47 Years of Student Run Cinema
Student Film Society of the Year 2002, 2005, 2006
|home | what's on | reviews | join | the society | mailing list | discussion forum|
Billy Wilder | USA | 1960 | 124 minutes
An unusual film for Billy Wilder whose films are usually characterized by their harsh cynicism, The Apartment demonstrates a humane streak that has been widely appreciated by all audiences.
Billy Wilder originally thought of the idea for the film after seeing Brief Encounter (1945) and wondering about the plight of a character seen only for a brief time in that film. Shirley MacLaine was only given forty pages of the script because Wilder didn't want her to know how the story would turn out. She thought it was because the script wasn't finished. Jack Lemon stars as C.C Baxter, an office clerk who curries favor with the executives in his office by giving them the key to his small apartment for the odd afternoon dalliance. Among them his is his callous boss, J.D. Sheldrake (Fred MacMurray), who Baxter eventually learns is using his place to sleep with Miss Kubelik (Shirley MacLaine), the sweet elevator operator the clerk has loved from afar. When Sheldrake coldly dumps the vulnerable young woman, she tries to commit suicide, but is saved by the intervention of Baxter. Wilders brilliant depiction of the average American office as a place of brutality, coldness, and alienation conjure up Kafka and Marx. The New York scenes are enigmatic of the loneliness a big city and are beautifully crafted to show how cold and unfriendly it has become, alienated from the humanity further emphasized by almost every character other than Baxter and Miss Kubelik.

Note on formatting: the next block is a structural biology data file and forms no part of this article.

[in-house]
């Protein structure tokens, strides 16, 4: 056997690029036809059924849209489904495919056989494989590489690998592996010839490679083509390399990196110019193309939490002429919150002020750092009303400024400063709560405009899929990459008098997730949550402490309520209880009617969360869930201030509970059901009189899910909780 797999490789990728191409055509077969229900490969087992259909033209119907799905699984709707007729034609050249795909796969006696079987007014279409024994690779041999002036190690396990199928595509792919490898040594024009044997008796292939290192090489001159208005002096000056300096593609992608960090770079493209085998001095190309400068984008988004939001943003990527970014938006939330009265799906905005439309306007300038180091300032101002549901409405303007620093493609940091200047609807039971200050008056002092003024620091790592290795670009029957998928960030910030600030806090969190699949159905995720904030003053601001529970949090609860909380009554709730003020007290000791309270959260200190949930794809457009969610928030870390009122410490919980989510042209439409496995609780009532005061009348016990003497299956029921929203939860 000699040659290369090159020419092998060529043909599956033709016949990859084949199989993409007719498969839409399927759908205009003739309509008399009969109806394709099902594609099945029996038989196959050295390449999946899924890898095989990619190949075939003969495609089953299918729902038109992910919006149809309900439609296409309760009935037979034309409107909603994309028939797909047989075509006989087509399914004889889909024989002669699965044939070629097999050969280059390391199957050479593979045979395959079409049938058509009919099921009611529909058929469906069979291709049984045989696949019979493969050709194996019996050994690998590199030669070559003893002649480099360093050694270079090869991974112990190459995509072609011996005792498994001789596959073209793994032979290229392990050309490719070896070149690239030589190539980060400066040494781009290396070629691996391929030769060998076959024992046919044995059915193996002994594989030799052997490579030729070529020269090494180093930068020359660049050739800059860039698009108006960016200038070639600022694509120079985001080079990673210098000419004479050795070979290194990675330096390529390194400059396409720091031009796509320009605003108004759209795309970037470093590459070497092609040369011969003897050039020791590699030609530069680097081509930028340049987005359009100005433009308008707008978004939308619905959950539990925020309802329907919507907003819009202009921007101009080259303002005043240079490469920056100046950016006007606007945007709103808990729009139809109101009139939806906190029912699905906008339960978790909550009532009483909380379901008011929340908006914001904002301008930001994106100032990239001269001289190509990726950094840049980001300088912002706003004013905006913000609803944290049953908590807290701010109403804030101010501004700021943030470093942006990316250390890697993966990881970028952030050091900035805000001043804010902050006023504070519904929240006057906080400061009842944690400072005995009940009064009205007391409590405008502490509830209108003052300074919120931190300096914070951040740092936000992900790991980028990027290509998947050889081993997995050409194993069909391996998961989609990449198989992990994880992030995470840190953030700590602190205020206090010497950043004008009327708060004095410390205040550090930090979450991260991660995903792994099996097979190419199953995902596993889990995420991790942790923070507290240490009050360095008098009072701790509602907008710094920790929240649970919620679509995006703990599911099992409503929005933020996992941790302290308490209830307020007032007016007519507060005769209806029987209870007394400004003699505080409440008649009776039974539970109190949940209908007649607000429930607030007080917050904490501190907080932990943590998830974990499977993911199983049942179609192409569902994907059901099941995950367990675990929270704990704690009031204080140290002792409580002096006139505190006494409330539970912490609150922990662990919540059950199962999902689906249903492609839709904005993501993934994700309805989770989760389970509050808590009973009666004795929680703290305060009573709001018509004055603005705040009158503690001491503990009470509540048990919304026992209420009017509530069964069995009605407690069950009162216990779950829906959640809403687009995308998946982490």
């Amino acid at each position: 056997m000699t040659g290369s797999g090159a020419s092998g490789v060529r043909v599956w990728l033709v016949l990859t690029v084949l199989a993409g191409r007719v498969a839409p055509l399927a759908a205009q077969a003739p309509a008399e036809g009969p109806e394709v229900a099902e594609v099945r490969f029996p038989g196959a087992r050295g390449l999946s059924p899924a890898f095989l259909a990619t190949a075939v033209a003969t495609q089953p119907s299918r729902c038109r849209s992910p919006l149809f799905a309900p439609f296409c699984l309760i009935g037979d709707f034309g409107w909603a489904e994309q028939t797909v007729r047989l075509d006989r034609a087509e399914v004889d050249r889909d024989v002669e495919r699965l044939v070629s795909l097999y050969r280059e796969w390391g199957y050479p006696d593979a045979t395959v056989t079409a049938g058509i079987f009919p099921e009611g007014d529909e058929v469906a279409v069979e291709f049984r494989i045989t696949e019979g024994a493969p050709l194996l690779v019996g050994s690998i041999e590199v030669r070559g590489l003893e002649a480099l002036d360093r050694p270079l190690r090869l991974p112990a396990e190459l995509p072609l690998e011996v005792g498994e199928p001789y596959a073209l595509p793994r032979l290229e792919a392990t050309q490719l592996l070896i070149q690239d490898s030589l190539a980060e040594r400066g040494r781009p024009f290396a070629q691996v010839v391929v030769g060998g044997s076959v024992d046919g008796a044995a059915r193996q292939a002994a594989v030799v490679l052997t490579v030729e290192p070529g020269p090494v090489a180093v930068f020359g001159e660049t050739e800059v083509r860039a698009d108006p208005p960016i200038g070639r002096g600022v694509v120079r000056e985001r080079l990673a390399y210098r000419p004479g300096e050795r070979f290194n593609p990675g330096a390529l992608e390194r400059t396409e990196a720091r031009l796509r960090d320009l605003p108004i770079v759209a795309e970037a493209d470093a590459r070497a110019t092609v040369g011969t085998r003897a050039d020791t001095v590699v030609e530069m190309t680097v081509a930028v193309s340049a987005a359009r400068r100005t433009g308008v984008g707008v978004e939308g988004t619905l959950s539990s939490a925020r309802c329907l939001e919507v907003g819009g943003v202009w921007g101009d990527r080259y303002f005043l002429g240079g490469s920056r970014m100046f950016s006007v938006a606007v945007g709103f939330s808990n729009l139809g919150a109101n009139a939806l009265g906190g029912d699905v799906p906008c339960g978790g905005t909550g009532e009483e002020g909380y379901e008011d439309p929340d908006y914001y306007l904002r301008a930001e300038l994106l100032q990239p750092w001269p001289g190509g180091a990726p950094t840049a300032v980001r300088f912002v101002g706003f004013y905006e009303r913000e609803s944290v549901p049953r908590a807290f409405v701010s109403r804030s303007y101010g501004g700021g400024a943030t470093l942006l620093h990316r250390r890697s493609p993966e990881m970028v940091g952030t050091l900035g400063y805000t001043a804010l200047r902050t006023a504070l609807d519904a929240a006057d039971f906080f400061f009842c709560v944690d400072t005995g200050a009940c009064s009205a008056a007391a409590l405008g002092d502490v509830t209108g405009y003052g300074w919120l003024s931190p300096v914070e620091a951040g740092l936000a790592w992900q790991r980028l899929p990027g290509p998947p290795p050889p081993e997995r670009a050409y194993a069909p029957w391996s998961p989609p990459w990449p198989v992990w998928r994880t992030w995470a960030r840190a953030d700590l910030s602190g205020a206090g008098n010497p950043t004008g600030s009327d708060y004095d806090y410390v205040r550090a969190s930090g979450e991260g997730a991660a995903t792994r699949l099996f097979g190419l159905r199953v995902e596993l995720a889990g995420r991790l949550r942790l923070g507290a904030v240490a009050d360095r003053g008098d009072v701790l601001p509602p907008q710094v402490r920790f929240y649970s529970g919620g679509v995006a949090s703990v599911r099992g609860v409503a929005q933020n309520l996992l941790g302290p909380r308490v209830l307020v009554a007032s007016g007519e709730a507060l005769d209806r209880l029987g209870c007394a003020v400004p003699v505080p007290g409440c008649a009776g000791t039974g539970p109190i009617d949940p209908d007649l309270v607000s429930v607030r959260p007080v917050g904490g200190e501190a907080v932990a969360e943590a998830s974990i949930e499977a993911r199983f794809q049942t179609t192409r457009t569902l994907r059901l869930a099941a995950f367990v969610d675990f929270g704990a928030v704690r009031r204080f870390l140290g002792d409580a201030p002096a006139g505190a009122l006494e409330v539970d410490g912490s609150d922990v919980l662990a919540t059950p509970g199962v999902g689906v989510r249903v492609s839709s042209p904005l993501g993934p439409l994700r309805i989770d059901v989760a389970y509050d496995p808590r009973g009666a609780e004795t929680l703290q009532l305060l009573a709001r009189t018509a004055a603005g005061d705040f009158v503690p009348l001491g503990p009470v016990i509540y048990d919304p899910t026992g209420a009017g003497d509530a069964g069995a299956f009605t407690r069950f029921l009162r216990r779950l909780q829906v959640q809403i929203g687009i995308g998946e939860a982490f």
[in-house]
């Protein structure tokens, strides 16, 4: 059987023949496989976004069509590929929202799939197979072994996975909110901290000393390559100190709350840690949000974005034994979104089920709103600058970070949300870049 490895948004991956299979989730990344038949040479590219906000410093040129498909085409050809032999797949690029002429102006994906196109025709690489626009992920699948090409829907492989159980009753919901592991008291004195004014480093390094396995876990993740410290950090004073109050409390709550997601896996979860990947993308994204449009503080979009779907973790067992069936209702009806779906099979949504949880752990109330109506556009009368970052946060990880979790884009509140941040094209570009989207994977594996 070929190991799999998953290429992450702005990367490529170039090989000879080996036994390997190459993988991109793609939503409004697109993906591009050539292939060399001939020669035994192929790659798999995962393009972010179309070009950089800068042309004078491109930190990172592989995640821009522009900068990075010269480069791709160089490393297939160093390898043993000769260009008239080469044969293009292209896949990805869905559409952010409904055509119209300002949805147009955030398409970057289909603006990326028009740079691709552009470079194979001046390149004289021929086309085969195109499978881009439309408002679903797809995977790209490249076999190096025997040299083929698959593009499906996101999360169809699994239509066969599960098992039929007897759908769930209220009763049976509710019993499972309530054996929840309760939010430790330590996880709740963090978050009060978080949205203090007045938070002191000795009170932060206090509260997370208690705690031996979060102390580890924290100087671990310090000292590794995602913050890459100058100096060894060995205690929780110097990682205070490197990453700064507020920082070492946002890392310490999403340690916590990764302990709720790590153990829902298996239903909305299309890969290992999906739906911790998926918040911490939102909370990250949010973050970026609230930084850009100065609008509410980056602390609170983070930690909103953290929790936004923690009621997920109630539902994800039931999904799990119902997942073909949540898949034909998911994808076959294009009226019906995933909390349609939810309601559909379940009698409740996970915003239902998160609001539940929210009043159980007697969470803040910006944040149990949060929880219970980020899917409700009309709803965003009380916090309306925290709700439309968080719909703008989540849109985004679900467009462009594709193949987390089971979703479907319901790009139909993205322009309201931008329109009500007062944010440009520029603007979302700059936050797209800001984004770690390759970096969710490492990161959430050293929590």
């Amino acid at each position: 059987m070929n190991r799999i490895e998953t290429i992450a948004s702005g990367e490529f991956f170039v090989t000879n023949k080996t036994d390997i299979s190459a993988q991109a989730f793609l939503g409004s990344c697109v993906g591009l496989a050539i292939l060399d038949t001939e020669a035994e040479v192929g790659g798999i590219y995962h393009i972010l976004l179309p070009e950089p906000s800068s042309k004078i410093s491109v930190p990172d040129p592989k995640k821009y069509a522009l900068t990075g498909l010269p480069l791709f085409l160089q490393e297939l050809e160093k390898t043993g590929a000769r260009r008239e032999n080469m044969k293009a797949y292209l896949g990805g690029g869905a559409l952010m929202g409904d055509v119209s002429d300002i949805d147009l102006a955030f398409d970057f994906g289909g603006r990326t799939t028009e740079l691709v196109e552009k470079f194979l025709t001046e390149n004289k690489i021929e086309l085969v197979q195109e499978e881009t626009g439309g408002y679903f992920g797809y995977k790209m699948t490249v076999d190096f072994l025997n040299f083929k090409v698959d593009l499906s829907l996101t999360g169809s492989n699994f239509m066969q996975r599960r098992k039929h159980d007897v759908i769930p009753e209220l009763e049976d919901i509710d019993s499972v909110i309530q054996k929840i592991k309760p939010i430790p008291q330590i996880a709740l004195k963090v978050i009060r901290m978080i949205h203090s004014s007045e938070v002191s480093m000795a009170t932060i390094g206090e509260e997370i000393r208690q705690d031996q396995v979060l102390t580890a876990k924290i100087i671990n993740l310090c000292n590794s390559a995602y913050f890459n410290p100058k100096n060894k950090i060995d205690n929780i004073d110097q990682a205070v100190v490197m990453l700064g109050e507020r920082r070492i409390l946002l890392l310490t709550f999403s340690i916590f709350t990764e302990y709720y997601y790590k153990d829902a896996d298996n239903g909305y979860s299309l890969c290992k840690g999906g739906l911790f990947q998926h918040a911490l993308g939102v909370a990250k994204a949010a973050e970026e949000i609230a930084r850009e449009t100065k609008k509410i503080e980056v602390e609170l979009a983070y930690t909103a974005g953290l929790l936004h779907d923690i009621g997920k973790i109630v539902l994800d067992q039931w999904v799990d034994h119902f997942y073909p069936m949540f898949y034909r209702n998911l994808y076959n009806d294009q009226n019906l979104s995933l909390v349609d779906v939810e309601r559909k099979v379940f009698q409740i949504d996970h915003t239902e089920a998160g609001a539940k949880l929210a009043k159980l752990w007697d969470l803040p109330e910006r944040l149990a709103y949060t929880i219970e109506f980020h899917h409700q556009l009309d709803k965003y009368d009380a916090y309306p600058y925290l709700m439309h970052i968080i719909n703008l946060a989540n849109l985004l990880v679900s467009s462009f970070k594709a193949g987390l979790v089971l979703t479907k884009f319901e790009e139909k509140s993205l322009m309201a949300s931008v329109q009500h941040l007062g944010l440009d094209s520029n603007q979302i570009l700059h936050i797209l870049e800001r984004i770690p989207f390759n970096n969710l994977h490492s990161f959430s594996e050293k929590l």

Review by Mirella Yandoli
Written for EUFS Programme Autumn 2008
Made the year after Some Like it Hot, The Apartment again sees Billy Wilder teaming up with Jack Lemmon, this time for a truly bitter-sweet film which glides smoothly from comedy to pathos. Lemmon is an insurance clerk who, in the hope of promotion, lends out his apartment to senior executives lookmg for somewhere to take their girlfriends - the trouble starts when the girl whom Lemmon has fallen for (Shirley MacLaine), is taken there by his boss. A razor-sharp satire on the morals and ethics of the Real World, The Apartment is a superb film. Lemmon and MacLaine both act extremely well, and even the happy ending is rather moving. A personal favourite, this film deserves to be seen.
Review by Malcolm Maclaren
Taken from EUFS Programme 1993-94